Max Kobrak – Europe and Russia Section Chief, Cyber Contributor
4 February 2017
It is highly likely that both incarnations of the Syrian Electronic Army (SEA) disbanded. The original state-sponsored SEA likely disbanded in 2013, after a domain seizure confirmed its ties to the Syrian Regime. The leaders of the current SEA are on the FBI’s Cyber Most Wanted List. SEA has not hacked a prominent target or been active on social media in over a year.
SEA is a pro-regime, and likely state-sponsored, hacking group founded in 2011.[i] A 2013 New York Times article stated, “the SEA had a clearly defined hierarchy, with leaders, technical experts, a media arm and hundreds of volunteers.”[ii] The majority of SEA’s activities involve hacking pro-opposition social media accounts and defacing them with pro-regime propaganda. The group also hacked the websites and social media accounts of several dozen major western media outlets.[iii]
In April of 2013, SEA hacked the Associated Press Twitter account and posted a fake tweet about a bombing in the White House; causing USD 136 billion to temporarily disappear from the stock market.[iv] The Syrian Computer Society (SCS), the state’s acting domain name registration authority, maintained SEA’s digital infrastructure from 2011-2013.[v] In May of 2013, Network Solutions LLC seized 708 Syrian domain names, the majority of which were used by SEA and hosted by the SCS.[vi] The seizure crippled SEA’s infrastructure and provided strong evidence of ties between the group and the Syrian regime.
Amad Umar Agha and Firas Dardar rebuilt SEA as a de-centralized hacking group modeled on Anonymous. The new group consists of a dozen members and is loosely organized.[vii] SEA continued hacking and defacing western media accounts with minimal or no support from the regime. Between 2013 and 2015, the frequency of SEA attacks steadily decreased. During this time, Agha and Dardar began to use the organization as a front for cyber-crime. The pair used spear-phishing and ransomware to extort money from their victims.[viii] They recruited Peter Romar, a Syrian refugee based in Germany, to launder money past American sanctions.[ix]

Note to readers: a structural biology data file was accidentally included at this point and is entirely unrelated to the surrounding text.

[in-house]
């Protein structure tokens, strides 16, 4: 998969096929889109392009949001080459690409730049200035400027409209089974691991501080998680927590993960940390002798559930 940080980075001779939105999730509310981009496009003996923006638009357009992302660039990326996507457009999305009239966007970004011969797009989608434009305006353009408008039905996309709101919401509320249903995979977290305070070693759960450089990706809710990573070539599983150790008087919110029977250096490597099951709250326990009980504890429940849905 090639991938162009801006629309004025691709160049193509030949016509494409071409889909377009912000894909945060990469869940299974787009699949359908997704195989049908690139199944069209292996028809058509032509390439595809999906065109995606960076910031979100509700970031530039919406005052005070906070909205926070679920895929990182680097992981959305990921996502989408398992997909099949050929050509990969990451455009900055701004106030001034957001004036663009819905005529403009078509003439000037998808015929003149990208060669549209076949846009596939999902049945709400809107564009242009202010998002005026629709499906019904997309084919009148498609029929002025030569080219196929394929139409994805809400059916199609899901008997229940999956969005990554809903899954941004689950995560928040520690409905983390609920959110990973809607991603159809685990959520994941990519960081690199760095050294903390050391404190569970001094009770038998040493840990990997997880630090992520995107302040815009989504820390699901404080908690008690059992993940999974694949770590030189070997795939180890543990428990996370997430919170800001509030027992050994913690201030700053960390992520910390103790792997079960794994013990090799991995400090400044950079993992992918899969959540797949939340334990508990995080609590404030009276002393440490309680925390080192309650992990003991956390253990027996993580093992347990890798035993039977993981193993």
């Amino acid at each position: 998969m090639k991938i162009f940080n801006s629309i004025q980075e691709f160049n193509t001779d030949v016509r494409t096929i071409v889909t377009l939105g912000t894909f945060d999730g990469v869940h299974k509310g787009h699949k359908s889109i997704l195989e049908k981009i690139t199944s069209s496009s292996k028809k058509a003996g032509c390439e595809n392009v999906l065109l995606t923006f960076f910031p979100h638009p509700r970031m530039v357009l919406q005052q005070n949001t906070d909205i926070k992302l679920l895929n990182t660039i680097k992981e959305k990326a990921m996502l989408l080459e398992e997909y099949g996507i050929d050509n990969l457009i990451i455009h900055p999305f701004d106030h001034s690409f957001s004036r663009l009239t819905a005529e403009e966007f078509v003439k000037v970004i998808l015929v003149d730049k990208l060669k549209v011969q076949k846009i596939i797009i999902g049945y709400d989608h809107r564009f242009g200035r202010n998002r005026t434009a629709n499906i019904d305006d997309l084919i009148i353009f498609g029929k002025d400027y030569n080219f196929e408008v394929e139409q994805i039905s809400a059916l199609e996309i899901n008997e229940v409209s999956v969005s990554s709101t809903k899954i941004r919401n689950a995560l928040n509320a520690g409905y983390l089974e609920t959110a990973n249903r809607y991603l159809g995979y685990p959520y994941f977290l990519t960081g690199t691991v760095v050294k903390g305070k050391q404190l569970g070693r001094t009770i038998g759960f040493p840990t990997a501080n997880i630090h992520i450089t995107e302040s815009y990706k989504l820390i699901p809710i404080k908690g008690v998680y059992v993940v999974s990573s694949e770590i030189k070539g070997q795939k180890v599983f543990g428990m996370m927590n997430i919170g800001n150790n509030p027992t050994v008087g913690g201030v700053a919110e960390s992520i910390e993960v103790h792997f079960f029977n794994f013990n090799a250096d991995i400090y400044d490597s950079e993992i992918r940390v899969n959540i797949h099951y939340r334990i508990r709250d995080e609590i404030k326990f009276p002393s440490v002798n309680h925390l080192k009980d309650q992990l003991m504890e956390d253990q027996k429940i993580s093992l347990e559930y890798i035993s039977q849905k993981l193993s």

In March of 2016, the FBI placed Agha and Dardar on their Cyber Most Wanted List and issued a USD 100,000 bounty on information leading to their capture. They are charged with involvement in the cyber-attacks on the U.S. government and U.S. media organizations, and attempted extortion on U.S. companies.[x] German law enforcement arrested Romar and extradited him to the U.S. in 2016; he is currently on trial.[xi]
SEA has not hacked a prominent organization in over a year and none of SEA’s major operatives have been active since 2015. This suggests that the current SEA group has likely disbanded for several reasons. SEA’s leadership are known cyber criminals wanted by the U.S. government and the SEA’s “brand” is likely tainted by its association with cyber-crime instead of pro-regime “hacktivism”. The organization is very small and loosely organized which would have made it difficult to withstand the external forces working to shut it down.
Analytic confidence for this assessment is high. The analyst used Analysis of Competing Hypothesis for this project. Source reliability is high and sources corroborated each other. The analyst’s expertise is low and the analyst worked alone. Subject complexity is moderate and the time available for the task was adequate.